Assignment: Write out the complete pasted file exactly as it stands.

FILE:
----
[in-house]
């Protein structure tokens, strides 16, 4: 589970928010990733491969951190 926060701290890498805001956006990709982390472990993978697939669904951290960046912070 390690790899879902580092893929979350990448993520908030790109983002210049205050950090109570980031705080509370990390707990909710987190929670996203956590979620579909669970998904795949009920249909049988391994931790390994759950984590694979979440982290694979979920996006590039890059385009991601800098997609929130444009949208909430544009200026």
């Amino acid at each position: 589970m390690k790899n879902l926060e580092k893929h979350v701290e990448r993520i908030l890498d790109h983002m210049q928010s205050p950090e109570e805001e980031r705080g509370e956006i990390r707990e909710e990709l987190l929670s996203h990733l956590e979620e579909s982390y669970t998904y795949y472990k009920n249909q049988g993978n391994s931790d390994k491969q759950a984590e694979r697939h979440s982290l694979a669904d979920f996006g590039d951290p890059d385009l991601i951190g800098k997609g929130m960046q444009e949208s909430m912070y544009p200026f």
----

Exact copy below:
[in-house]
């Protein structure tokens, strides 16, 4: 589970928010990733491969951190 926060701290890498805001956006990709982390472990993978697939669904951290960046912070 390690790899879902580092893929979350990448993520908030790109983002210049205050950090109570980031705080509370990390707990909710987190929670996203956590979620579909669970998904795949009920249909049988391994931790390994759950984590694979979440982290694979979920996006590039890059385009991601800098997609929130444009949208909430544009200026």
């Amino acid at each position: 589970m390690k790899n879902l926060e580092k893929h979350v701290e990448r993520i908030l890498d790109h983002m210049q928010s205050p950090e109570e805001e980031r705080g509370e956006i990390r707990e909710e990709l987190l929670s996203h990733l956590e979620e579909s982390y669970t998904y795949y472990k009920n249909q049988g993978n391994s931790d390994k491969q759950a984590e694979r697939h979440s982290l694979a669904d979920f996006g590039d951290p890059d385009l991601i951190g800098k997609g929130m960046q444009e949208s909430m912070y544009p200026f």